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Bina Dekalo

My mother Victoria was named Viducha in Odrin. When she was young, she didn't want to go to school. Her father sent her to a religious school, where they studied Tannakh in Ivrit. She had a great memory and memorized a passage by heart as early as the first lesson. When she went home, she recited it to her father. But instead of being happy with his daughter's abilities, he got angry, because he thought that a woman shouldn't study much, but should look after her children and her husband instead. That's why he forbade her to go to school. So, my mother didn't go to school and remained illiterate. When she issued her documents in Bulgaria, they wrote her name down as Victoria.
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Roza Anzhel

My mother, Olga Almozino, had taken the responsibility for our bringing up at home. She was quite strict but very amiable at the same time. She was telling us off, shouting, even beating us at times. She was very fastidious and wanted everything in the house to be immaculate. She gave all kinds of orders, about everything. And don't forget that she was illiterate and not because they didn't send her to school, but because she didn't want to study. But she used to test us to see if we had learned our lessons. She made us read the lessons aloud; she memorized everything and then she would open the book and pretend she was reading in order not to lose face, but in fact she didn't know the alphabet.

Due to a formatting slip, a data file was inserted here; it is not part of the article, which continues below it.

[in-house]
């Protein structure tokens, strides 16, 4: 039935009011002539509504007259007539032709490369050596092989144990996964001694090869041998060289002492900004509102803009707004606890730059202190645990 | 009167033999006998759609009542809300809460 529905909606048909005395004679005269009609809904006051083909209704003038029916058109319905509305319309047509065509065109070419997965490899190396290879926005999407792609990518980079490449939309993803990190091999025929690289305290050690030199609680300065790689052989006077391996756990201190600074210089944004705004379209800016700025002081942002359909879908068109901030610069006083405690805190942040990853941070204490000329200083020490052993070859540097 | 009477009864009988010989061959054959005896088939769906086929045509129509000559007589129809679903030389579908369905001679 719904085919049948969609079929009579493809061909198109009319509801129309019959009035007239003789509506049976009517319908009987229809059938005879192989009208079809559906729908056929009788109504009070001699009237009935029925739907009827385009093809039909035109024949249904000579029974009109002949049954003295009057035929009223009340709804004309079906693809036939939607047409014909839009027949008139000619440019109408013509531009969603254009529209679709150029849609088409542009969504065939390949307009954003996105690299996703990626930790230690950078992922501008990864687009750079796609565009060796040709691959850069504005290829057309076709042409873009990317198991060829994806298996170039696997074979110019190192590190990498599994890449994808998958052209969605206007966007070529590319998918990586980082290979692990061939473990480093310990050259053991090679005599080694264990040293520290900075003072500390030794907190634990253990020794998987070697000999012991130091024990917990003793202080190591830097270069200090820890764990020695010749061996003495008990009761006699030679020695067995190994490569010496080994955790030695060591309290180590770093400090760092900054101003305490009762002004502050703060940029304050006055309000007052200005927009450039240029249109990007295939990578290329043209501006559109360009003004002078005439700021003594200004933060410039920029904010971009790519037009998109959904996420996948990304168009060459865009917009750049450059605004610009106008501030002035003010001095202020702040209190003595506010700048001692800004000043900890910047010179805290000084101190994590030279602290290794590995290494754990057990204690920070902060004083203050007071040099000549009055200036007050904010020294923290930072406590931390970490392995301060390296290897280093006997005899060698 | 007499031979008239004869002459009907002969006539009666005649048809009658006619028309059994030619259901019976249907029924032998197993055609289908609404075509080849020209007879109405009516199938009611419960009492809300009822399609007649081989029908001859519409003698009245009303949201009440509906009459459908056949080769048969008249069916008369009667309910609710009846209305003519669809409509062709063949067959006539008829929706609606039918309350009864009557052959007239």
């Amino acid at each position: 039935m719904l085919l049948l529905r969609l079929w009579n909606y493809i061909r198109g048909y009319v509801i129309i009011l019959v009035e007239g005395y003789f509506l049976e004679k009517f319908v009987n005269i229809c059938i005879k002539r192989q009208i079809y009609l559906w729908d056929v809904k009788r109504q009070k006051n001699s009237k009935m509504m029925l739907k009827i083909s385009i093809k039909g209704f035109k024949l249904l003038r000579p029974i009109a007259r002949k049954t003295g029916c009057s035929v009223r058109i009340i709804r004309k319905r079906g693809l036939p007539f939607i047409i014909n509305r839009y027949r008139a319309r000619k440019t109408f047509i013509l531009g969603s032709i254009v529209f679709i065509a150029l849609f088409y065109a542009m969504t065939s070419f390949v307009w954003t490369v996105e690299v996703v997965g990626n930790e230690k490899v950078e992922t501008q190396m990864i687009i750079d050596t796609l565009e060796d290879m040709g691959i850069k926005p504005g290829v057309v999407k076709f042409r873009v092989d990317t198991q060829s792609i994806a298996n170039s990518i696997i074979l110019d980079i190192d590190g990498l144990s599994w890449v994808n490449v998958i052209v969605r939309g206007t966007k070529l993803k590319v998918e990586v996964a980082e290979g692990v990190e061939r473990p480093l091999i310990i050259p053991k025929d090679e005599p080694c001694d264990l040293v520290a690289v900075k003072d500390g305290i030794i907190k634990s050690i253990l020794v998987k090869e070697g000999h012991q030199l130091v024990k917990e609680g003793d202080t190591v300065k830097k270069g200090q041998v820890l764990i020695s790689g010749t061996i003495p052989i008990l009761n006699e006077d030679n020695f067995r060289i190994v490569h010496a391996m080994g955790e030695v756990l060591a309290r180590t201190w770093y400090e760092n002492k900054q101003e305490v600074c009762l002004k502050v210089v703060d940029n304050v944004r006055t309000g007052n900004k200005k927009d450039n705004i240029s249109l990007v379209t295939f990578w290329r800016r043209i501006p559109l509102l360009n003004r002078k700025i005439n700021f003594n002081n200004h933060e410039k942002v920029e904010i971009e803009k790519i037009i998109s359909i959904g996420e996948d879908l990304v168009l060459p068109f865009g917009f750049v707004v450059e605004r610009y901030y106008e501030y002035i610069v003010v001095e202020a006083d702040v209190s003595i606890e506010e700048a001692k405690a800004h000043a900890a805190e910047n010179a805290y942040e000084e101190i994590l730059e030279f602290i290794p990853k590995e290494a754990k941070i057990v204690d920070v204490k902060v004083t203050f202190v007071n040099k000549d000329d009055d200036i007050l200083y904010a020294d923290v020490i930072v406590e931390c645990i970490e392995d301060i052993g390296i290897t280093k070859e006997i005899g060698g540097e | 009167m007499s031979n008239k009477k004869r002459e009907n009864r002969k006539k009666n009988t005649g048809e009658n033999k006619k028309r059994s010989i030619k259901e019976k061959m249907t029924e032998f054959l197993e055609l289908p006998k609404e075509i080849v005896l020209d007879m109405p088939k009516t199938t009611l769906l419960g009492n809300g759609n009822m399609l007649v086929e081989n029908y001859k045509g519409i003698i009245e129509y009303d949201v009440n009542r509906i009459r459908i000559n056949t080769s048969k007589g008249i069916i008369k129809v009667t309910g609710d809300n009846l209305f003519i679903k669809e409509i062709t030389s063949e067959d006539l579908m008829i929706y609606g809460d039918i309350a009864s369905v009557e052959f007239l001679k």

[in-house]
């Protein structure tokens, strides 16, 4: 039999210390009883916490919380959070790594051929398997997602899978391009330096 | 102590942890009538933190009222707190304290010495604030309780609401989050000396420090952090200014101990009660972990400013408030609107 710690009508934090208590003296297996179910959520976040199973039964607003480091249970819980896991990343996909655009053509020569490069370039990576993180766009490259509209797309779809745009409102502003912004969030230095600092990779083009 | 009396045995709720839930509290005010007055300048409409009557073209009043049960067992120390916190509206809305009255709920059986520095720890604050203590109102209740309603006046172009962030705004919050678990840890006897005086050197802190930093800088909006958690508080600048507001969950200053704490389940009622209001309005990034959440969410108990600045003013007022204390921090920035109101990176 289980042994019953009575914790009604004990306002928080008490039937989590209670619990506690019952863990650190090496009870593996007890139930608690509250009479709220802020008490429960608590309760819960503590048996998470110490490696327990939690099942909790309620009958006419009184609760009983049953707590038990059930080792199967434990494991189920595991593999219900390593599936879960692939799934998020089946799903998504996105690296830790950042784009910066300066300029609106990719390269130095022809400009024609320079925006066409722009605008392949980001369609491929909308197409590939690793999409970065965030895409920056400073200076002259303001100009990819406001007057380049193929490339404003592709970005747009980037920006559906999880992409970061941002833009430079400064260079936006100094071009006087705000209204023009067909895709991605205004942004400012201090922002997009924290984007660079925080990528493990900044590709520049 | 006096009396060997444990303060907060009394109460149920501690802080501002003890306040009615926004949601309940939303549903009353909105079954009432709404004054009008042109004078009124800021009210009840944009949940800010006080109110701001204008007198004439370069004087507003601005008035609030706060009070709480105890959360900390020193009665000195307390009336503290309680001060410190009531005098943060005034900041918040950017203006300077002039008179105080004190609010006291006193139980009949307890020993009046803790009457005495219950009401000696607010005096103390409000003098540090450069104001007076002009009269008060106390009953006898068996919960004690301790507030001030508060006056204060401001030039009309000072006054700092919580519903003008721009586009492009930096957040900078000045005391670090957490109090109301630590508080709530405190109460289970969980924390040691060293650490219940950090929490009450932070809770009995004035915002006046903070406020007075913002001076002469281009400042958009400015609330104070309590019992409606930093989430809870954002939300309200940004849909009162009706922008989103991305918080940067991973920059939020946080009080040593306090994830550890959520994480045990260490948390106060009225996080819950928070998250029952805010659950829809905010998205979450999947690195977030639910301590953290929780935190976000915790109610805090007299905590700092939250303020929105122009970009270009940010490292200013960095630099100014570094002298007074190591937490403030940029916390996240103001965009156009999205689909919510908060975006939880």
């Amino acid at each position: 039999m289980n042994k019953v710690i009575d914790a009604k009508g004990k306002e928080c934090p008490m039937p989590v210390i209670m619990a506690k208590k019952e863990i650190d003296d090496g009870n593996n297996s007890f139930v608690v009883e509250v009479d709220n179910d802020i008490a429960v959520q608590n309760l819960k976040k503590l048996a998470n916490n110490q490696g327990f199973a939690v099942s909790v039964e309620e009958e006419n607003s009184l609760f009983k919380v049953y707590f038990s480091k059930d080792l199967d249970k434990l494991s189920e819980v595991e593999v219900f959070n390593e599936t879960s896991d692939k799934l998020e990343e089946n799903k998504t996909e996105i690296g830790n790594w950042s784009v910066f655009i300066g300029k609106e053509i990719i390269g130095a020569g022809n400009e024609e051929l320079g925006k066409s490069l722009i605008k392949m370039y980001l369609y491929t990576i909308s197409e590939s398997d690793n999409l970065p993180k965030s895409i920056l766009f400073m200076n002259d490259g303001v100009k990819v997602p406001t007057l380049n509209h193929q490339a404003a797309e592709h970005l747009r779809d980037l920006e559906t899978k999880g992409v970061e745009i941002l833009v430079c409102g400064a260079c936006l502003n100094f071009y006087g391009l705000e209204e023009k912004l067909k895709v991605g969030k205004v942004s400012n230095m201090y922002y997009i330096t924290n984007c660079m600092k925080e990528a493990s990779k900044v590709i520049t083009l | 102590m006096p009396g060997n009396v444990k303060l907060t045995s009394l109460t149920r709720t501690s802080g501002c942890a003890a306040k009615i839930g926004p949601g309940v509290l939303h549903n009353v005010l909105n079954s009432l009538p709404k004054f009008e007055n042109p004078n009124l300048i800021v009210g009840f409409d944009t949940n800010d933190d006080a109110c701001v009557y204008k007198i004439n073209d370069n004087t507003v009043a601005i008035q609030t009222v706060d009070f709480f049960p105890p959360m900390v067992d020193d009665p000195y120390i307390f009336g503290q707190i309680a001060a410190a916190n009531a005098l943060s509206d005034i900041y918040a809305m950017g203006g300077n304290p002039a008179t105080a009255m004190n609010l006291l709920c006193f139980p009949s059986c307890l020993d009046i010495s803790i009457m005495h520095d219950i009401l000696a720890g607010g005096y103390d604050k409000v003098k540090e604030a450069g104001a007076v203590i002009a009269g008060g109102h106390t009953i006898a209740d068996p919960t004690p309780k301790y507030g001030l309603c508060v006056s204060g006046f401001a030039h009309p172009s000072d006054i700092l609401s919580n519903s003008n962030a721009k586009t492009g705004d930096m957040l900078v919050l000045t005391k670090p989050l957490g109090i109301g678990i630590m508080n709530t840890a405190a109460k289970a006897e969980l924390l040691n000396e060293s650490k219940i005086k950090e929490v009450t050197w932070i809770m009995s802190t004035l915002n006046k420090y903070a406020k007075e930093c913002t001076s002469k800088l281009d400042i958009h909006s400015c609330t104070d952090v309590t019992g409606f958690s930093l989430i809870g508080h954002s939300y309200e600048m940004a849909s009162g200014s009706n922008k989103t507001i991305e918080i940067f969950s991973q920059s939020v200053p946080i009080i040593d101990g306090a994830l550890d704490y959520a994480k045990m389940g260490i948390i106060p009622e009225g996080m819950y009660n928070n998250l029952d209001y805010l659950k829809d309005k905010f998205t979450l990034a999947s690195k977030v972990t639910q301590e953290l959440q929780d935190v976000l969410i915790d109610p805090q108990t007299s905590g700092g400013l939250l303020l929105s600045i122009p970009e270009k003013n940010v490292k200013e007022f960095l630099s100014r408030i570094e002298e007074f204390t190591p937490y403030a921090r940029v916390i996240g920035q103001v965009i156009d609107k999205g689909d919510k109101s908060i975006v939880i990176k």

When her first grandson, my son Zhak, was born and started school, she decided to examine him in the same way. A good idea that was, but he was in the habit of, just like that, with no good reason, walking around while he was telling the lesson aloud. And he started walking around her in circles like that until one day he noticed that she was holding the book upside down.

My mother was taught to read by my sister Rebeka's daughter, Albena. Later she was able to read the newspapers.
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Isac Tinichigiu

He was illiterate; he couldn’t read, but he could sign his name and he knew basic arithmetic.
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Eshua Aron Almalech

My paternal grandmother was illiterate and she just looked after the children. My father, Aron Almalech, told me that she was a very nice woman, but he only had some childhood memories of her. Their house was visited by many people, not only Jews.
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Matilda Albuhaire

My mother was born in Plovdiv and my father, in Istanbul. My father spoke Turkish and Greek and, because he needed it for his business – he was a merchant – he spoke a little French, too. My mother was illiterate.
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Mirou-Mairy Angel

My mother was playing the mandolin. She enjoyed sitting on the balcony, playing the mandolin. But her brothers used to grab her at her hair and take her in the house. It was considered improper for a young woman to sit on the balcony playing the mandolin. She was insubordinate. She wanted to do things in her own way.

She didn’t want to marry my father, not only because he was her cousin but also because he was illiterate. She wanted to marry someone of her choice. But her brothers were planning to leave Thessaloniki and go to live abroad. Before leaving, her brother Azriel obliged her to get married to my father despite her will.